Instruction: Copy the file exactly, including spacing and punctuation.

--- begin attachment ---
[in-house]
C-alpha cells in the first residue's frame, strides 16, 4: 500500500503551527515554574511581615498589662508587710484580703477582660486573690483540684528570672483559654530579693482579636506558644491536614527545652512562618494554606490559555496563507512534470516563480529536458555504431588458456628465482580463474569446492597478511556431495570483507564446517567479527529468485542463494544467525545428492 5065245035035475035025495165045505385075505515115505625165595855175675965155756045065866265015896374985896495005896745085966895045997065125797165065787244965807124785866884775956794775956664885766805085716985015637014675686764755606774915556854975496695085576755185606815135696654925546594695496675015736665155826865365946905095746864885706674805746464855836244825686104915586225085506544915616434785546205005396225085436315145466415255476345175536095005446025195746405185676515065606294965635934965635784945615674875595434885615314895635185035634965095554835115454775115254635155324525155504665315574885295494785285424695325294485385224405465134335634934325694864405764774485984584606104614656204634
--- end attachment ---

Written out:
[in-house]
C-alpha cells in the first residue's frame, strides 16, 4: 500500500503551527515554574511581615498589662508587710484580703477582660486573690483540684528570672483559654530579693482579636506558644491536614527545652512562618494554606490559555496563507512534470516563480529536458555504431588458456628465482580463474569446492597478511556431495570483507564446517567479527529468485542463494544467525545428492 5065245035035475035025495165045505385075505515115505625165595855175675965155756045065866265015896374985896495005896745085966895045997065125797165065787244965807124785866884775956794775956664885766805085716985015637014675686764755606774915556854975496695085576755185606815135696654925546594695496675015736665155826865365946905095746864885706674805746464855836244825686104915586225085506544915616434785546205005396225085436315145466415255476345175536095005446025195746405185676515065606294965635934965635784945615674875595434885615314895635185035634965095554835115454775115254635155324525155504665315574885295494785285424695325294485385224405465134335634934325694864405764774485984584606104614656204634